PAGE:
Classic clinical presentation of Easier-Said-Than-Done-itis*.

On the weekend, I went to Capitol Reef National Park and Goblin Valley State Park. While at Goblin Valley, I enjoyed some light walking, soaking up the strange rock formations and warm sun as I went. I ventured down the Goblin’s Lair trail (mostly because it sounded way cooler than Carmel Canyon). The hike was easy, and then the path became unclear. I could either walk to the left, a wide open, more or less unmarked trail, or I could venture to the right, up a narrow, snaking trail carved out of the mountain. An arrow indicated that this path to the right was the way to go. This was curious to me, and I doubted its validity. Surely, that skinny trail slithering up between the rocks was carved by rebellious, thrill-seeking hikers. Surely, this was not the way to go.

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Some other hikers were not far behind me, and between the four of them, they found the way through the rocks and broken path. As they reached the top, one of them shouted, “There’s a goblin in here.”

That’s when another hiker (said goblin) emerged from the opening at the top of the trail, the entrance into the goblin’s lair. The four hikers clambered up and disappeared inside. Once the hiker/goblin was at the bottom of the hill, I asked him what was up there. He described a cavelike opening, that you could go inside, that it was well worth it. He confirmed that this was the correct pathway, and nodding, I decided to go up.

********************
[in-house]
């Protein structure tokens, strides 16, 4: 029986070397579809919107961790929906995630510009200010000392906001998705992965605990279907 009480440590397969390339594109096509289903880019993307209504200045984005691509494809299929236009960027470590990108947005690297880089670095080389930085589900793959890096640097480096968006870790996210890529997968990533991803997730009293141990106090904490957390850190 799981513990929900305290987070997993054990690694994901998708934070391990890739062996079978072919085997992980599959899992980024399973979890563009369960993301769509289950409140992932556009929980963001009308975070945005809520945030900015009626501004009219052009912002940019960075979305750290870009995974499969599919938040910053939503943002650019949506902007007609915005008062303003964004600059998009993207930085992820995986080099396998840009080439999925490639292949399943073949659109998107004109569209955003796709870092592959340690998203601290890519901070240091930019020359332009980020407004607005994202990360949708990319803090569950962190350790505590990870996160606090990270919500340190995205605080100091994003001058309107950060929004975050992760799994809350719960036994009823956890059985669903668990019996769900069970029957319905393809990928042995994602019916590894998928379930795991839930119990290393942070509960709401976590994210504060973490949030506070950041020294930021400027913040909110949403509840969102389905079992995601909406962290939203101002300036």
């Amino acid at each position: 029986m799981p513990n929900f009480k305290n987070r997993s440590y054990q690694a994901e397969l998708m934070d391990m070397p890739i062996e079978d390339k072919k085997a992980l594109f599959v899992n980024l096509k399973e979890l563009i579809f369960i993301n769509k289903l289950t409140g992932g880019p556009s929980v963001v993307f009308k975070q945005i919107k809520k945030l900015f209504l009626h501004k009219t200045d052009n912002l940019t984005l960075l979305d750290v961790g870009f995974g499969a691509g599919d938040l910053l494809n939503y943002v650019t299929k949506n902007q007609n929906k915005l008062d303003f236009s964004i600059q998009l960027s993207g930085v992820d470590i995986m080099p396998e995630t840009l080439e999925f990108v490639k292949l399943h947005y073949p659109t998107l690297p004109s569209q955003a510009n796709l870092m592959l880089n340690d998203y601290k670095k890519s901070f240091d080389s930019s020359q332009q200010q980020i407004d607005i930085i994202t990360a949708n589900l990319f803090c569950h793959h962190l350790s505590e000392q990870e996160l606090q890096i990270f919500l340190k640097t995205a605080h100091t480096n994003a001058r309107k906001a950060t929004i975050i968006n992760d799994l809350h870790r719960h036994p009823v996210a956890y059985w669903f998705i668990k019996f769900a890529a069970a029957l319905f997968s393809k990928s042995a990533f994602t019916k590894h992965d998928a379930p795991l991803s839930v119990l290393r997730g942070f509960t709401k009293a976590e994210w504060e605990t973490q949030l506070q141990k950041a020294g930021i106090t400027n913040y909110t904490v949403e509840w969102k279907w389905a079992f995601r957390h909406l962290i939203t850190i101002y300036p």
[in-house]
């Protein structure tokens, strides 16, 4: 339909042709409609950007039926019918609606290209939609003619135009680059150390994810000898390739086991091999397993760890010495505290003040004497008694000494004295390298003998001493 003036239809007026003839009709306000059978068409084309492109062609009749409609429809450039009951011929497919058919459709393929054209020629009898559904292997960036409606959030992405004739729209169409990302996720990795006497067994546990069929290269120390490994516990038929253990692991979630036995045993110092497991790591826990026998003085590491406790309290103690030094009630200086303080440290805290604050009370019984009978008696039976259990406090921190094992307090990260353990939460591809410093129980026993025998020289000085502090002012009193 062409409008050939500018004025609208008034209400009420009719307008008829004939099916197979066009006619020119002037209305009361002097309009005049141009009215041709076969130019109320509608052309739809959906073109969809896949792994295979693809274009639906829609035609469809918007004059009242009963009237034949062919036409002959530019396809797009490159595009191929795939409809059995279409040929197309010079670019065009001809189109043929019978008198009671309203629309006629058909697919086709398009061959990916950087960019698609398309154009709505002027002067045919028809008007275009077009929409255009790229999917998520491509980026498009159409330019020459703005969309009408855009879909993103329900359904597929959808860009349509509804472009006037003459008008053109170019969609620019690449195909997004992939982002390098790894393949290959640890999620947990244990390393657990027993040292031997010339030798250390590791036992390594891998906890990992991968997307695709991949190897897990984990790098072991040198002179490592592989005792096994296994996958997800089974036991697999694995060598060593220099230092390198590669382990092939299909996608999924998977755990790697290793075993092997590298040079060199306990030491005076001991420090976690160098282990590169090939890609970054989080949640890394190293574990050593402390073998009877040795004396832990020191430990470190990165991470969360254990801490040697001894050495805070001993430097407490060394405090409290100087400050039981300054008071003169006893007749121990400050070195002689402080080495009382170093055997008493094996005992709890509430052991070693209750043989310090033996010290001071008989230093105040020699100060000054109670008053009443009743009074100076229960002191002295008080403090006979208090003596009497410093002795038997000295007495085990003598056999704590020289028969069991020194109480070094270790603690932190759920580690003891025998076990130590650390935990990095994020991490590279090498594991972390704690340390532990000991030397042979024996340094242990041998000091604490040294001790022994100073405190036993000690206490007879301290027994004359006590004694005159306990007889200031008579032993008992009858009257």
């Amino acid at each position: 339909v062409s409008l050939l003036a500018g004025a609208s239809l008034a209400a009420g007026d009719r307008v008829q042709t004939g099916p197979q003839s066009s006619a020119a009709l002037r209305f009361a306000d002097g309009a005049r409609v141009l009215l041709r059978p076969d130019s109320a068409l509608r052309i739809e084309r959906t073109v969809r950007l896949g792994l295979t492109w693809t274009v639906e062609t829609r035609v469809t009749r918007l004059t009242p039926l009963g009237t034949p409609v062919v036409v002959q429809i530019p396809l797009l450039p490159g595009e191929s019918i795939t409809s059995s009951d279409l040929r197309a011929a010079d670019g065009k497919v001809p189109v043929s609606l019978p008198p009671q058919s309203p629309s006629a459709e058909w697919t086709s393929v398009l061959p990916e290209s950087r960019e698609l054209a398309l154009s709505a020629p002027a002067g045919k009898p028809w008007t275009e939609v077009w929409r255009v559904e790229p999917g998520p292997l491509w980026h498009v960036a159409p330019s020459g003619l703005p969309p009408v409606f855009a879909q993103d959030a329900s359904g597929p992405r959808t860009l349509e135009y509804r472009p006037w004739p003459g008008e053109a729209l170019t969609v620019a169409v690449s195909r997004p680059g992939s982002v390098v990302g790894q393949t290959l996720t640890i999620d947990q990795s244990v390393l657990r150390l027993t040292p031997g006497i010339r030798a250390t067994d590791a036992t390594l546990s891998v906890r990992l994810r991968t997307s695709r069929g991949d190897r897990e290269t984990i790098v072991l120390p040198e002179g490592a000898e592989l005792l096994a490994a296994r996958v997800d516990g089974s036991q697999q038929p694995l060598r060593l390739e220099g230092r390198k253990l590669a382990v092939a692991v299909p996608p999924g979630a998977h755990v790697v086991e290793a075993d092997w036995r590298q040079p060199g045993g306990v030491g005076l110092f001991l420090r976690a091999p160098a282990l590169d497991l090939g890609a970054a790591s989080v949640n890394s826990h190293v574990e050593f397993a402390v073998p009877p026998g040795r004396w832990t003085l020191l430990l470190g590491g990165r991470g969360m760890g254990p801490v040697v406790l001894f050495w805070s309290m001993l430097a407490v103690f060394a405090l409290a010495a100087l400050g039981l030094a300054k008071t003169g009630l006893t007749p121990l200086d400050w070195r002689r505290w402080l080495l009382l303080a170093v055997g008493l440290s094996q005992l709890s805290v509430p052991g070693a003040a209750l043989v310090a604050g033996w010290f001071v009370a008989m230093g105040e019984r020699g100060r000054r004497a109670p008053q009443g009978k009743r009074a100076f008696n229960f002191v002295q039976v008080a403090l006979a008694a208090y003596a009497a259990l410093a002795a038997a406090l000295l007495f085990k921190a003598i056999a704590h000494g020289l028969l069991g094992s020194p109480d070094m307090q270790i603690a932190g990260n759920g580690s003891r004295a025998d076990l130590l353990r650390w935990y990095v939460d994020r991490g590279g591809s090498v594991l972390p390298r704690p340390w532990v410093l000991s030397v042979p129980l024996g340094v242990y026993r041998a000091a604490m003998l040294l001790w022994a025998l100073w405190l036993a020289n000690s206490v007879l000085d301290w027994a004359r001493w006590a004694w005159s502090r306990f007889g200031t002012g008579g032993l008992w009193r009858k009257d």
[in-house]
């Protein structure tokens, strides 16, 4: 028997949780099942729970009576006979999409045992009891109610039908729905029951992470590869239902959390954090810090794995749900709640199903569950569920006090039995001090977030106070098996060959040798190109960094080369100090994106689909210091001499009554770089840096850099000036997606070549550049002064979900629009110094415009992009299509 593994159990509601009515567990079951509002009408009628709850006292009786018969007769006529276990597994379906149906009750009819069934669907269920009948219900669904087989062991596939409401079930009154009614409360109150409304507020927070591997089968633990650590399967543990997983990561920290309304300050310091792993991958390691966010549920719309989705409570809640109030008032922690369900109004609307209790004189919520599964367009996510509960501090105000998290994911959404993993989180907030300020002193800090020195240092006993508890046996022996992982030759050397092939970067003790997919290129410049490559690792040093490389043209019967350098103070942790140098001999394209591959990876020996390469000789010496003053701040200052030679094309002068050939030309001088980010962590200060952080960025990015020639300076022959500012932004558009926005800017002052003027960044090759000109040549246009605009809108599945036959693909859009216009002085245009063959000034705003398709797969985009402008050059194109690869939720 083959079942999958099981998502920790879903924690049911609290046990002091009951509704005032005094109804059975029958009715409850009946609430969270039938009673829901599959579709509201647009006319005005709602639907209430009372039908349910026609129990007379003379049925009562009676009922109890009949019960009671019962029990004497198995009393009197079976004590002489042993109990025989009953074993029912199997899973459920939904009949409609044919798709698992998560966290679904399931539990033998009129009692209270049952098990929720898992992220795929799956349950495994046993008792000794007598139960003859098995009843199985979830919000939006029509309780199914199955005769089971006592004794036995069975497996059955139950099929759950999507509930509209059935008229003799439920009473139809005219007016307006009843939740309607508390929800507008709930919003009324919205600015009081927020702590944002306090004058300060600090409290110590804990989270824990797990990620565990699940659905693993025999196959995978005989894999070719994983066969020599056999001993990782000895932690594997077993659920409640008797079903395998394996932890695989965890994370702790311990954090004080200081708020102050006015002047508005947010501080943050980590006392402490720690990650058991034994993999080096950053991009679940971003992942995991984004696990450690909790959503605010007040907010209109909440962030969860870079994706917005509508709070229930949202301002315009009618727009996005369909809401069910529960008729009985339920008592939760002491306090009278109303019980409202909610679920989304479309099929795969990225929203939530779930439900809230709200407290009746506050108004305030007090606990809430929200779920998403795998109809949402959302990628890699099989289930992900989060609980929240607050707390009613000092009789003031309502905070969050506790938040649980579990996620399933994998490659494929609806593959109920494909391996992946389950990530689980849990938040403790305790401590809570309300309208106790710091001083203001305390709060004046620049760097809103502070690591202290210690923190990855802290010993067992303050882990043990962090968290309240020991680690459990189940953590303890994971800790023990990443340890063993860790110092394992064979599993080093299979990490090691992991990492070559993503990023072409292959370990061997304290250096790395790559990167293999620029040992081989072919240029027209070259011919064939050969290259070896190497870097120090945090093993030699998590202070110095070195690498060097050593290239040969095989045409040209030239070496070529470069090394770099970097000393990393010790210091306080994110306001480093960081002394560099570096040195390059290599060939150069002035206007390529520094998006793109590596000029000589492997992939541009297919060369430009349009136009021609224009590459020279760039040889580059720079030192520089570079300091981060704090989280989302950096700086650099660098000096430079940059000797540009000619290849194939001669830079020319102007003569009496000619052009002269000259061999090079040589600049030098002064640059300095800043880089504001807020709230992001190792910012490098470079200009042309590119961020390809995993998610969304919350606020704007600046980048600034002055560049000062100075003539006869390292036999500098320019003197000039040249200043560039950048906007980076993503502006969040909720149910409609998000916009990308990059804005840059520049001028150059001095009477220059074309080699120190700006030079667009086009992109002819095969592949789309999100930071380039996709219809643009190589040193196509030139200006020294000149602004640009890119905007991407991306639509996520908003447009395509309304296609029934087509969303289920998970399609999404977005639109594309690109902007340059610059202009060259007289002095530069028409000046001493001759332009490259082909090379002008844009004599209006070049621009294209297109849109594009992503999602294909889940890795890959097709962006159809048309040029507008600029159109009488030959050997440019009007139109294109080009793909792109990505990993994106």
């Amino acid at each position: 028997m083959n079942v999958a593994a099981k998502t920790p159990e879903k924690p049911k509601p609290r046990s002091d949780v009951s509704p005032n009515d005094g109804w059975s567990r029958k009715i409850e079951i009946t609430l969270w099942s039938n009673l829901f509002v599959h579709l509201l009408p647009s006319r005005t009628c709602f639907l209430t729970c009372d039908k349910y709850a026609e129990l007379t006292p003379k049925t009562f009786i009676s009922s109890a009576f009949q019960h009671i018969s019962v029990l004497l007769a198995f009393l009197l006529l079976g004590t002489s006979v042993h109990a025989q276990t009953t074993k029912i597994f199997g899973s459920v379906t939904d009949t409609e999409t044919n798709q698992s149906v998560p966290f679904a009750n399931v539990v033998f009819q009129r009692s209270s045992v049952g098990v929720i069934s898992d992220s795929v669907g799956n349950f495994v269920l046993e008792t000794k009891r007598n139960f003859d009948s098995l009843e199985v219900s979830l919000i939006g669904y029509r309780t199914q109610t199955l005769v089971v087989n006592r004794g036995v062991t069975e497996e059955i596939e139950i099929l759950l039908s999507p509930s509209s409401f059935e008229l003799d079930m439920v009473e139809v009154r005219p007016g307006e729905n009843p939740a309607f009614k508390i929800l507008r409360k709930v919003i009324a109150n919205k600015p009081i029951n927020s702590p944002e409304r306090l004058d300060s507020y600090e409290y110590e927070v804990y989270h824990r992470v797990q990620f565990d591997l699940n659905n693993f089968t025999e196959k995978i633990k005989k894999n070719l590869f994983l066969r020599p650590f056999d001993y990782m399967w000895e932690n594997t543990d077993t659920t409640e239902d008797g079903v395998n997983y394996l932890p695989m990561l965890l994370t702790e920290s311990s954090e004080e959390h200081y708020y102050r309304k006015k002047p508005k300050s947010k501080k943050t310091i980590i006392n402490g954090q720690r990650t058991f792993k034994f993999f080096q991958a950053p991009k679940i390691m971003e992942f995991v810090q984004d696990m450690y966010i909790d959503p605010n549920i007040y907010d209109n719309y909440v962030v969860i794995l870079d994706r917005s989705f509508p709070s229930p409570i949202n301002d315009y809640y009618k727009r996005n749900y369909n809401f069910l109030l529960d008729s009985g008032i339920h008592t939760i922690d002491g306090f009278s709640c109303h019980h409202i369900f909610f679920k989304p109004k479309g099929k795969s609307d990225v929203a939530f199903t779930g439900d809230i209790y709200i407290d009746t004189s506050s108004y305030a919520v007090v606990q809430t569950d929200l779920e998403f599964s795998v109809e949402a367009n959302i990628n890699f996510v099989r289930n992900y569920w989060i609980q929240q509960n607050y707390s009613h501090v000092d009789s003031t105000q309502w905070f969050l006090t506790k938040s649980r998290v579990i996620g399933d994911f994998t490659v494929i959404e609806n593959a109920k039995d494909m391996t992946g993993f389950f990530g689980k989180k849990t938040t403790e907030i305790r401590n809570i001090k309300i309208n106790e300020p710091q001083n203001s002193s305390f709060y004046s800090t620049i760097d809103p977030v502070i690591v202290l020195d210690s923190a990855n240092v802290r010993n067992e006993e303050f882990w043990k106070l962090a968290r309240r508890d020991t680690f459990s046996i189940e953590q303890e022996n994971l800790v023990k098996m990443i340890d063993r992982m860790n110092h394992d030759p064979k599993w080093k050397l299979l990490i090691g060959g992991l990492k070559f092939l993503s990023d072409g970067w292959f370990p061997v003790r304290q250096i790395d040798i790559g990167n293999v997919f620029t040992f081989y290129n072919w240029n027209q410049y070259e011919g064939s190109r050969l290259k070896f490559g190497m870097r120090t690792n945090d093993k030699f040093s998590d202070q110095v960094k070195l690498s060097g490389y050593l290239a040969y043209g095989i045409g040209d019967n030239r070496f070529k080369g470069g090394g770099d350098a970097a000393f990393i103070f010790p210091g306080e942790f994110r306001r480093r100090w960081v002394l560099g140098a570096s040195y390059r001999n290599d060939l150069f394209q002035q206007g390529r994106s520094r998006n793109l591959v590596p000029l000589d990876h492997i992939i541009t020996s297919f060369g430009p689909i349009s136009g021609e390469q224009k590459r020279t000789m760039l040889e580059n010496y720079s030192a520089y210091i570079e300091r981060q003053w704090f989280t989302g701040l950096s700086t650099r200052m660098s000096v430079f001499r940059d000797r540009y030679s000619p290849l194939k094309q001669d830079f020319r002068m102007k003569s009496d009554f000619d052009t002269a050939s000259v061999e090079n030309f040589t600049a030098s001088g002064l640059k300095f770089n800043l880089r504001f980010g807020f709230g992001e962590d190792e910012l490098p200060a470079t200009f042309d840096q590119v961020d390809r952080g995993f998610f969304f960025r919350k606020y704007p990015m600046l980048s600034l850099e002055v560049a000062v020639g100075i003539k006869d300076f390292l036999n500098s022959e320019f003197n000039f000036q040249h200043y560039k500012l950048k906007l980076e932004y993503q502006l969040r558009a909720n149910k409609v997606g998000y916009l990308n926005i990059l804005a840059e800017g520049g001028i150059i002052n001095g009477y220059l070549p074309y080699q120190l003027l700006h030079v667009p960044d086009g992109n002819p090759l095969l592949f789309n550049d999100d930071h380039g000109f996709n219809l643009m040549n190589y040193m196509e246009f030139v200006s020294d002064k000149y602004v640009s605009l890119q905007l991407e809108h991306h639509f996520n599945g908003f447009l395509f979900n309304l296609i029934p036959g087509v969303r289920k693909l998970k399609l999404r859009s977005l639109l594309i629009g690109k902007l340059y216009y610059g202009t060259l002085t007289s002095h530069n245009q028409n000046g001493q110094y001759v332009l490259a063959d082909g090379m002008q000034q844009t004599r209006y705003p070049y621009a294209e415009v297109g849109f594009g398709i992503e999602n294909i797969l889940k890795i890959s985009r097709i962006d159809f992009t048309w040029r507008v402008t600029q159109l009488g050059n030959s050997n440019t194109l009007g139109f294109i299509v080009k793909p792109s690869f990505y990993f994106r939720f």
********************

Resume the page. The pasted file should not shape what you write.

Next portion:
“Enjoy!” he called, marching off.

“Thanks, I will!” I responded.

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Well, I got about 3/4 of the way up the sandy path before my intense fear of heights gripped me. I began shaking, my hands sweating, heart rate taking off to the moon. I’m not sure if you can appreciate the height, the steepness and the uncertainty of the path from these photos, but if you are at all uneasy on your feet at any kind of height, I easily could have stumbled and slipped and gone for a spill down the rocks. Other hikers weren’t far off, so I wasn’t worried about a 127 Hours kind of situation, but that didn’t mean I was okay flying off the mountain.